The convergence of enterprise technology trends will continue to profoundly transform all businesses and unlock potential for innovation, Deloitte’s 2020 Tech Trends report reveals.
The 11th annual report on technology trends captures the intersection of digital technologies, human experiences, and increasingly sophisticated analytics and artificial intelligence technologies in the modern enterprise. The report explores digital twins, the new role technology architects play in business outcomes, and affective computing-driven “human experience platforms” that are redefining the way humans and machines interact. Tech Trends 2020 also shares key insights and prescriptive advice for business and technology leaders so they can better understand what technologies will disrupt their businesses during the next 18 – 24 months.
“Technology is the number-one differentiator for businesses today and that will only accelerate in the years to come as even more powerful innovations take hold,” said Simon Murphy, Business Operations Partner Lead for Deloitte Ireland and Deloitte North South Europe. “The most successful businesses today are combining cutting-edge technologies like machine learning and IoT with disruptive IT architecture and supercharged talent to create entirely new ways of working – and they already see the benefits.”
And with organisations needing to adapt and respond quickly to ongoing technology disruption, Deloitte expects to see more IT and finance leaders working together to develop new flexible approaches for funding innovation in a way that allows the organisation to be agile.
The report’s five trends of focus for 2020 include:
- Digital Twins – Bridging the physical and digital: As digital twin technology allows businesses to create increasingly sophisticated virtual models to optimise processes, products, and services, organisations will integrate IoT, machine learning, advanced computing infrastructure, and more to unlock entirely new business models.
- Architecture Awakens: Systems architecture will become a strategic priority as organisations redefine the architect role to be more nimble, responsive, and collaborative. Architects will work across the business and work creatively with non-technical project teams – forming a competitive differentiator in the digital economy.
- Ethical Technology and Trust: Organisations in every geography are realising that their embrace of technology is an opportunity to gain – or lose – trust, and with it, customers’ business and brand loyalty. CIOs will emphasise ethical tech in the coming years – and create processes to help solve ethical dilemmas related to disruptive technologies.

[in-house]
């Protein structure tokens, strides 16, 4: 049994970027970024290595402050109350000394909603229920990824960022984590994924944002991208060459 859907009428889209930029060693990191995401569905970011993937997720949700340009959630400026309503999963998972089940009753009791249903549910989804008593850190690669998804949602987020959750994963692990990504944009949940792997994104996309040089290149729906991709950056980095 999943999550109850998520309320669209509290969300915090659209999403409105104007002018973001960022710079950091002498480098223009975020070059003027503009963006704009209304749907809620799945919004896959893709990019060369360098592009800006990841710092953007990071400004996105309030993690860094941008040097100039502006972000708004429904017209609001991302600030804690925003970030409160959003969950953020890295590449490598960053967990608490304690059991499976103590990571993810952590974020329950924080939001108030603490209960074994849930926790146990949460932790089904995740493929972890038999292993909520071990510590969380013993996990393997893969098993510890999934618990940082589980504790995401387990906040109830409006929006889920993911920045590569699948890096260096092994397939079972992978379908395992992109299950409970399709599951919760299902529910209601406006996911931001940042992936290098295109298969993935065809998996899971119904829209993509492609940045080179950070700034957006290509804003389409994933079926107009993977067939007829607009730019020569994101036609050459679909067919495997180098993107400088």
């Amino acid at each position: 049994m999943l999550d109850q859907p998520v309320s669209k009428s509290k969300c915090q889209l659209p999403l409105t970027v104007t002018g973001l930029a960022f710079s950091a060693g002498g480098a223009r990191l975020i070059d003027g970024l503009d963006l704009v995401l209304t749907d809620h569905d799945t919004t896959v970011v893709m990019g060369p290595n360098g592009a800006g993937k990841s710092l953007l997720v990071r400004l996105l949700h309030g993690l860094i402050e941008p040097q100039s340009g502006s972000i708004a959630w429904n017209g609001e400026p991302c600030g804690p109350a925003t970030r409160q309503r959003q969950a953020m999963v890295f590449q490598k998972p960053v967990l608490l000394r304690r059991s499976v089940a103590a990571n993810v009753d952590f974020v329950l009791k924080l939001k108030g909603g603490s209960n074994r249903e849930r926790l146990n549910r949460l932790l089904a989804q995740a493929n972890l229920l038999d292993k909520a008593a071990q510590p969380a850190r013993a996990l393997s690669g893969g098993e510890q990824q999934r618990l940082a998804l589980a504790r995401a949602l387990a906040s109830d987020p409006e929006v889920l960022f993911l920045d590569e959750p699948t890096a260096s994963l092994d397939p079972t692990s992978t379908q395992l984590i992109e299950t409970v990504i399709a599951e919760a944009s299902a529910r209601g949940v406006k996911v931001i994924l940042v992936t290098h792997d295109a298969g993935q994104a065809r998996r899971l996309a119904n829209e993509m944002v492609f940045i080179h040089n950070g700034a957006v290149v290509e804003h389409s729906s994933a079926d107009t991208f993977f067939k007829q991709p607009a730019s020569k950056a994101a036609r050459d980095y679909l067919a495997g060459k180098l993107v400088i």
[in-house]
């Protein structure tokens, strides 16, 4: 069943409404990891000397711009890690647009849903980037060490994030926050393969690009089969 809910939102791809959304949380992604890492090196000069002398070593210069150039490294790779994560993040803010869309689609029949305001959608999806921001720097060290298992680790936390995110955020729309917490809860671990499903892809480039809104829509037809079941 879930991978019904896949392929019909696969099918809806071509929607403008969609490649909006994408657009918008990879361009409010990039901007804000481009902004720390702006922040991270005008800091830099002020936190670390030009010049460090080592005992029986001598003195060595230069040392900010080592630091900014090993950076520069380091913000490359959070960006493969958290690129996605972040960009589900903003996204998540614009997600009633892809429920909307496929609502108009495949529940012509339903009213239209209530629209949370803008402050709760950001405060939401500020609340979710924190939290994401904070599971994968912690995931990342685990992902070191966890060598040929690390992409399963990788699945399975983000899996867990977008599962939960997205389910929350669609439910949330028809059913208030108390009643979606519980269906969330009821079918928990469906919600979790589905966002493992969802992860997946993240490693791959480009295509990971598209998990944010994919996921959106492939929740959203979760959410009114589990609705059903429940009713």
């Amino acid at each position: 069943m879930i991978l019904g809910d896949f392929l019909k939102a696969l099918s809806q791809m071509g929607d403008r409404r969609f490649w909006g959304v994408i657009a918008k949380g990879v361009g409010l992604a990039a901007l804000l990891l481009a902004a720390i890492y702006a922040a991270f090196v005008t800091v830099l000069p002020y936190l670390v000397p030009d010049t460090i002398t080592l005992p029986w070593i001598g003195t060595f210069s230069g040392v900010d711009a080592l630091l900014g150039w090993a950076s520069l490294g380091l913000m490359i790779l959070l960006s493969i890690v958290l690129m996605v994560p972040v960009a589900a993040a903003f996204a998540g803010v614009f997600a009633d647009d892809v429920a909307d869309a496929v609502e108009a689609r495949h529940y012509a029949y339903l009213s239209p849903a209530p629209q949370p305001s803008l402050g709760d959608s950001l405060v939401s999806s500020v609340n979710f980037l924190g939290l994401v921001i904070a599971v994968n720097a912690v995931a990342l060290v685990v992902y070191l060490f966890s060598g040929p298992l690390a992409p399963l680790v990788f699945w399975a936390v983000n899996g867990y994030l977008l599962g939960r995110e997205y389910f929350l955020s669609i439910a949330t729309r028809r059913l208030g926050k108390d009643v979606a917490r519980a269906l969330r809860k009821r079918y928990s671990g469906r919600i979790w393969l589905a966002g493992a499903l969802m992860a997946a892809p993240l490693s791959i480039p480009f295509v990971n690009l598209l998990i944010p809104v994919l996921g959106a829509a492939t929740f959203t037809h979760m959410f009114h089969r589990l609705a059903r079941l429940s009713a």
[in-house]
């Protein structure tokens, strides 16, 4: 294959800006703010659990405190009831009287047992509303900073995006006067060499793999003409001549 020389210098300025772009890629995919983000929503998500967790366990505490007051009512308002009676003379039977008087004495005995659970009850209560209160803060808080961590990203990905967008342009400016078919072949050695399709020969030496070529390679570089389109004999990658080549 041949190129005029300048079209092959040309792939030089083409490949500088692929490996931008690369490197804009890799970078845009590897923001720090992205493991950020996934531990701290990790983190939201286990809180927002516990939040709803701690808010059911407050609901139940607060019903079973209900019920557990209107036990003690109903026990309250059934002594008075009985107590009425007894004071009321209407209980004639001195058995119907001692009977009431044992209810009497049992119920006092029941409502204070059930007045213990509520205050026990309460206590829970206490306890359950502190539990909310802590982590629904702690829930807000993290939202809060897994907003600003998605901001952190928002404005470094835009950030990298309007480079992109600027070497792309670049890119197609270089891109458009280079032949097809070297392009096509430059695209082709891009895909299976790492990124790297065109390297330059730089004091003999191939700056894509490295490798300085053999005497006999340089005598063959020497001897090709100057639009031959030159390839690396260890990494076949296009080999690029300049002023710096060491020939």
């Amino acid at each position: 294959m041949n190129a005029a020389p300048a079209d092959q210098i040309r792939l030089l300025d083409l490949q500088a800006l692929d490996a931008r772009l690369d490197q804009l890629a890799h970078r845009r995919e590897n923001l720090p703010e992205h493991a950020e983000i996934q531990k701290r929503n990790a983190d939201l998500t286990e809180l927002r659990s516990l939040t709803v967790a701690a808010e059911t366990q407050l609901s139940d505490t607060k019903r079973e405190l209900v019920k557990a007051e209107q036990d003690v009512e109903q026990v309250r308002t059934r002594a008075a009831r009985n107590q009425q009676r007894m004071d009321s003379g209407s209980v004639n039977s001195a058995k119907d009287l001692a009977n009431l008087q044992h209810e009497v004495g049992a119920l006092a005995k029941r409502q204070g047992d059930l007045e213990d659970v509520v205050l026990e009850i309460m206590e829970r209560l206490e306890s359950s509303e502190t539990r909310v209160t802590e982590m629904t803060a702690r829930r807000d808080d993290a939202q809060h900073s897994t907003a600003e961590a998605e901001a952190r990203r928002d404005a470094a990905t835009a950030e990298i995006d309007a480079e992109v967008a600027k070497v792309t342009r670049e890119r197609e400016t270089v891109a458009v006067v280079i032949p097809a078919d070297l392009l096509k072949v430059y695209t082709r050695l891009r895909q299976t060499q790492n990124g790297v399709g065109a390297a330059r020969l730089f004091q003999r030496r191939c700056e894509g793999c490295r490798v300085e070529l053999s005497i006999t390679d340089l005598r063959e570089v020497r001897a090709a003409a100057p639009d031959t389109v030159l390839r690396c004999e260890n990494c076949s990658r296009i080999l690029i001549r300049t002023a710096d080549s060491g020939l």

- Human Experience Platforms: To address the lack of connection humans often experience with daily digital interactions, a growing number of organisations are injecting emotional intelligence into their systems. These include AI capabilities such as machine learning and voice and facial recognition, which can better detect and appropriately respond to human emotions. The net result is emotionally intelligent human experiences that leverage connections between people, systems, data, and products.
- Finance and the Future of IT: As enterprises become more agile, financial operations will need to support new modes of working. That means CIOs and CFOs will need to explore how a new, flexible approach to enterprise finance¾across budgeting, contracting, capital planning, and more¾can redefine the future of tech innovation.
The report also provides a view of 11 years of tracking the trends with insight into how trends evolve into table stakes over time, an update on the symbiotic benefits derived from the macro technology forces that serve as the foundation for business transformation, and a look at “what’s next” beyond the near term.
“Technology is constantly in motion. Executives should take tomorrow’s cues from today’s trends. ‘Horizon next’ technologies are evolving out of today’s core trends, sometimes in unexpected ways, giving rise to new opportunities,” said Murphy.
“The trends of 2020 will disrupt entire industries and redefine business as we know it in the next decade, even as digital innovation becomes the norm for organisations of all sizes,” added Murphy. “Some of these trends may not come to fruition exactly as envisioned, but the technologies underpinning them will fundamentally change the way we work.”